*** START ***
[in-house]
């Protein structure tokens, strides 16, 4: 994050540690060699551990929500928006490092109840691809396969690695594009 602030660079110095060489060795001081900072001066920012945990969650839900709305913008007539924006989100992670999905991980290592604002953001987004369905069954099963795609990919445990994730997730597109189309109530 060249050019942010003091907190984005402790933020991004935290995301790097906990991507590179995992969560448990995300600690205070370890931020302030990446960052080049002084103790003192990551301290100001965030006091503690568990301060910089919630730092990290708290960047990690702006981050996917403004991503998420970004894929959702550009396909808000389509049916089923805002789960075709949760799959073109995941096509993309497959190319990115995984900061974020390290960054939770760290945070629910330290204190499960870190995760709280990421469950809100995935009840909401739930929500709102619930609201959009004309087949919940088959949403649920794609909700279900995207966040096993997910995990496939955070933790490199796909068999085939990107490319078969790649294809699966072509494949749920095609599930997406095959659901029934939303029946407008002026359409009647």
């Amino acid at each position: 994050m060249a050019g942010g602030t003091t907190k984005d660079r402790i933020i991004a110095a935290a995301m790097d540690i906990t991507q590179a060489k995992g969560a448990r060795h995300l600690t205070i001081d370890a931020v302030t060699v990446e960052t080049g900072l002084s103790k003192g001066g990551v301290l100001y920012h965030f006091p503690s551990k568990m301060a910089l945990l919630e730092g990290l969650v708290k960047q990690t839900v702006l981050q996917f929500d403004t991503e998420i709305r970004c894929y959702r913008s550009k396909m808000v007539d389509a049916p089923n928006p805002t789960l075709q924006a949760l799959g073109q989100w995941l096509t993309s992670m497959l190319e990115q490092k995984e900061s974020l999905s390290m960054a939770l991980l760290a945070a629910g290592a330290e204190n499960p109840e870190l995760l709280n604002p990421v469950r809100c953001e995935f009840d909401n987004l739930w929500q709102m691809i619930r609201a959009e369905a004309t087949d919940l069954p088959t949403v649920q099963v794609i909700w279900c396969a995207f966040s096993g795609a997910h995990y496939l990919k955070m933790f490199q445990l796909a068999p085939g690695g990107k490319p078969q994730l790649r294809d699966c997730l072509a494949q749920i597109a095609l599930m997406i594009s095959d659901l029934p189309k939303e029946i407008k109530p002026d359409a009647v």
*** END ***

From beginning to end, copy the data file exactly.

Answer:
[in-house]
């Protein structure tokens, strides 16, 4: 994050540690060699551990929500928006490092109840691809396969690695594009 602030660079110095060489060795001081900072001066920012945990969650839900709305913008007539924006989100992670999905991980290592604002953001987004369905069954099963795609990919445990994730997730597109189309109530 060249050019942010003091907190984005402790933020991004935290995301790097906990991507590179995992969560448990995300600690205070370890931020302030990446960052080049002084103790003192990551301290100001965030006091503690568990301060910089919630730092990290708290960047990690702006981050996917403004991503998420970004894929959702550009396909808000389509049916089923805002789960075709949760799959073109995941096509993309497959190319990115995984900061974020390290960054939770760290945070629910330290204190499960870190995760709280990421469950809100995935009840909401739930929500709102619930609201959009004309087949919940088959949403649920794609909700279900995207966040096993997910995990496939955070933790490199796909068999085939990107490319078969790649294809699966072509494949749920095609599930997406095959659901029934939303029946407008002026359409009647």
């Amino acid at each position: 994050m060249a050019g942010g602030t003091t907190k984005d660079r402790i933020i991004a110095a935290a995301m790097d540690i906990t991507q590179a060489k995992g969560a448990r060795h995300l600690t205070i001081d370890a931020v302030t060699v990446e960052t080049g900072l002084s103790k003192g001066g990551v301290l100001y920012h965030f006091p503690s551990k568990m301060a910089l945990l919630e730092g990290l969650v708290k960047q990690t839900v702006l981050q996917f929500d403004t991503e998420i709305r970004c894929y959702r913008s550009k396909m808000v007539d389509a049916p089923n928006p805002t789960l075709q924006a949760l799959g073109q989100w995941l096509t993309s992670m497959l190319e990115q490092k995984e900061s974020l999905s390290m960054a939770l991980l760290a945070a629910g290592a330290e204190n499960p109840e870190l995760l709280n604002p990421v469950r809100c953001e995935f009840d909401n987004l739930w929500q709102m691809i619930r609201a959009e369905a004309t087949d919940l069954p088959t949403v649920q099963v794609i909700w279900c396969a995207f966040s096993g795609a997910h995990y496939l990919k955070m933790f490199q445990l796909a068999p085939g690695g990107k490319p078969q994730l790649r294809d699966c997730l072509a494949q749920i597109a095609l599930m997406i594009s095959d659901l029934p189309k939303e029946i407008k109530p002026d359409a009647v």